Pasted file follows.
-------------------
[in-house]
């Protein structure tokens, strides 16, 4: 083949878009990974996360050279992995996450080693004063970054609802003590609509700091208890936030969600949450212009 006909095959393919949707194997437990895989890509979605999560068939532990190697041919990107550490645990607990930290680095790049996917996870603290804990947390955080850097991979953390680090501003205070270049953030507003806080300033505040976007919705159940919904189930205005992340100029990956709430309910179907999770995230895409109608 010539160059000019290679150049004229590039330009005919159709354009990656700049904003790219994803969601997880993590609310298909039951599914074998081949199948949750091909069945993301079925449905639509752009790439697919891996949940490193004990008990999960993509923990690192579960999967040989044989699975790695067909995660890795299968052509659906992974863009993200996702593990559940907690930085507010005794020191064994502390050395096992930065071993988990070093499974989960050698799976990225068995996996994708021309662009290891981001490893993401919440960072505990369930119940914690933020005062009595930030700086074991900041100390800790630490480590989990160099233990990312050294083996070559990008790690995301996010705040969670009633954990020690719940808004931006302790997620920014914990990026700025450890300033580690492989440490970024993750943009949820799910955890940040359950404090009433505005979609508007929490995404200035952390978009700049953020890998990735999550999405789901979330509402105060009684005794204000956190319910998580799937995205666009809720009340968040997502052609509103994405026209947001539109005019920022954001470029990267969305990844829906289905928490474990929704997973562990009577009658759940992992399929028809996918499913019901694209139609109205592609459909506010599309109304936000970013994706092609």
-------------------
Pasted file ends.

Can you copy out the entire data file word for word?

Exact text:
[in-house]
């Protein structure tokens, strides 16, 4: 083949878009990974996360050279992995996450080693004063970054609802003590609509700091208890936030969600949450212009 006909095959393919949707194997437990895989890509979605999560068939532990190697041919990107550490645990607990930290680095790049996917996870603290804990947390955080850097991979953390680090501003205070270049953030507003806080300033505040976007919705159940919904189930205005992340100029990956709430309910179907999770995230895409109608 010539160059000019290679150049004229590039330009005919159709354009990656700049904003790219994803969601997880993590609310298909039951599914074998081949199948949750091909069945993301079925449905639509752009790439697919891996949940490193004990008990999960993509923990690192579960999967040989044989699975790695067909995660890795299968052509659906992974863009993200996702593990559940907690930085507010005794020191064994502390050395096992930065071993988990070093499974989960050698799976990225068995996996994708021309662009290891981001490893993401919440960072505990369930119940914690933020005062009595930030700086074991900041100390800790630490480590989990160099233990990312050294083996070559990008790690995301996010705040969670009633954990020690719940808004931006302790997620920014914990990026700025450890300033580690492989440490970024993750943009949820799910955890940040359950404090009433505005979609508007929490995404200035952390978009700049953020890998990735999550999405789901979330509402105060009684005794204000956190319910998580799937995205666009809720009340968040997502052609509103994405026209947001539109005019920022954001470029990267969305990844829906289905928490474990929704997973562990009577009658759940992992399929028809996918499913019901694209139609109205592609459909506010599309109304936000970013994706092609």